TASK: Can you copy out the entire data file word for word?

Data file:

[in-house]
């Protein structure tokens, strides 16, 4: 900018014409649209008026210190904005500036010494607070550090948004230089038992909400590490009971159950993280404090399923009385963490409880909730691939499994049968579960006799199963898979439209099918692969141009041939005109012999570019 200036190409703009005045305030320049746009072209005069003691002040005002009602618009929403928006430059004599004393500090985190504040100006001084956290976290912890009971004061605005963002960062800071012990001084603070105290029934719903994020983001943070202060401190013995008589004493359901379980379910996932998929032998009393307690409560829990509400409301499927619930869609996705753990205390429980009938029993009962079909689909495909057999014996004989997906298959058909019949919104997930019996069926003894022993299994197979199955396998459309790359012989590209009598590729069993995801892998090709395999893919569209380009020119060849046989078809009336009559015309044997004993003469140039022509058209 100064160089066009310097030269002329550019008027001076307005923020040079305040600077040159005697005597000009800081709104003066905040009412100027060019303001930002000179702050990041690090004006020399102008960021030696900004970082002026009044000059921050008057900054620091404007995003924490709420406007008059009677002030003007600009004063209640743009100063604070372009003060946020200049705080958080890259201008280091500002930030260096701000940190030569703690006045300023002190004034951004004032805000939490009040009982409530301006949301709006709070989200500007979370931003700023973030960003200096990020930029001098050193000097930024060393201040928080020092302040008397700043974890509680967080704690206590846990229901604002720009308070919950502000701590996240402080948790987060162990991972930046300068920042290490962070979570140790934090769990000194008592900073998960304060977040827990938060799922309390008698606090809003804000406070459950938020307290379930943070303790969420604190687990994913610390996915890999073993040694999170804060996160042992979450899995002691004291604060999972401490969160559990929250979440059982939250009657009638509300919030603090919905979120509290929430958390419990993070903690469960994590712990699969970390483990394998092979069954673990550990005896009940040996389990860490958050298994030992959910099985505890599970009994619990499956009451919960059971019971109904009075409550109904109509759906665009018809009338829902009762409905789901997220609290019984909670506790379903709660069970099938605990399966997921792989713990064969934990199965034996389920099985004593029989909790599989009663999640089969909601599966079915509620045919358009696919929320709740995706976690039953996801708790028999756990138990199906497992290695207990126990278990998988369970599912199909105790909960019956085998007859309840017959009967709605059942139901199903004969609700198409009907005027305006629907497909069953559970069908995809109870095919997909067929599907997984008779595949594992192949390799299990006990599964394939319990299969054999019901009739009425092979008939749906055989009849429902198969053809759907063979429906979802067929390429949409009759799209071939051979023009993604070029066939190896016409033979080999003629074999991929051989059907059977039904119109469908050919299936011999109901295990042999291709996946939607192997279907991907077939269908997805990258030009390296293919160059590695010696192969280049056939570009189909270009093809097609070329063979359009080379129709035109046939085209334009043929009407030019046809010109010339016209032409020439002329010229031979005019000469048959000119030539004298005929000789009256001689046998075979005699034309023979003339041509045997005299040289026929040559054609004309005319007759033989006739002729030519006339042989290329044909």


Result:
[in-house]
């Protein structure tokens, strides 16, 4: 900018014409649209008026210190904005500036010494607070550090948004230089038992909400590490009971159950993280404090399923009385963490409880909730691939499994049968579960006799199963898979439209099918692969141009041939005109012999570019 200036190409703009005045305030320049746009072209005069003691002040005002009602618009929403928006430059004599004393500090985190504040100006001084956290976290912890009971004061605005963002960062800071012990001084603070105290029934719903994020983001943070202060401190013995008589004493359901379980379910996932998929032998009393307690409560829990509400409301499927619930869609996705753990205390429980009938029993009962079909689909495909057999014996004989997906298959058909019949919104997930019996069926003894022993299994197979199955396998459309790359012989590209009598590729069993995801892998090709395999893919569209380009020119060849046989078809009336009559015309044997004993003469140039022509058209 100064160089066009310097030269002329550019008027001076307005923020040079305040600077040159005697005597000009800081709104003066905040009412100027060019303001930002000179702050990041690090004006020399102008960021030696900004970082002026009044000059921050008057900054620091404007995003924490709420406007008059009677002030003007600009004063209640743009100063604070372009003060946020200049705080958080890259201008280091500002930030260096701000940190030569703690006045300023002190004034951004004032805000939490009040009982409530301006949301709006709070989200500007979370931003700023973030960003200096990020930029001098050193000097930024060393201040928080020092302040008397700043974890509680967080704690206590846990229901604002720009308070919950502000701590996240402080948790987060162990991972930046300068920042290490962070979570140790934090769990000194008592900073998960304060977040827990938060799922309390008698606090809003804000406070459950938020307290379930943070303790969420604190687990994913610390996915890999073993040694999170804060996160042992979450899995002691004291604060999972401490969160559990929250979440059982939250009657009638509300919030603090919905979120509290929430958390419990993070903690469960994590712990699969970390483990394998092979069954673990550990005896009940040996389990860490958050298994030992959910099985505890599970009994619990499956009451919960059971019971109904009075409550109904109509759906665009018809009338829902009762409905789901997220609290019984909670506790379903709660069970099938605990399966997921792989713990064969934990199965034996389920099985004593029989909790599989009663999640089969909601599966079915509620045919358009696919929320709740995706976690039953996801708790028999756990138990199906497992290695207990126990278990998988369970599912199909105790909960019956085998007859309840017959009967709605059942139901199903004969609700198409009907005027305006629907497909069953559970069908995809109870095919997909067929599907997984008779595949594992192949390799299990006990599964394939319990299969054999019901009739009425092979008939749906055989009849429902198969053809759907063979429906979802067929390429949409009759799209071939051979023009993604070029066939190896016409033979080999003629074999991929051989059907059977039904119109469908050919299936011999109901295990042999291709996946939607192997279907991907077939269908997805990258030009390296293919160059590695010696192969280049056939570009189909270009093809097609070329063979359009080379129709035109046939085209334009043929009407030019046809010109010339016209032409020439002329010229031979005019000469048959000119030539004298005929000789009256001689046998075979005699034309023979003339041509045997005299040289026929040559054609004309005319007759033989006739002729030519006339042989290329044909």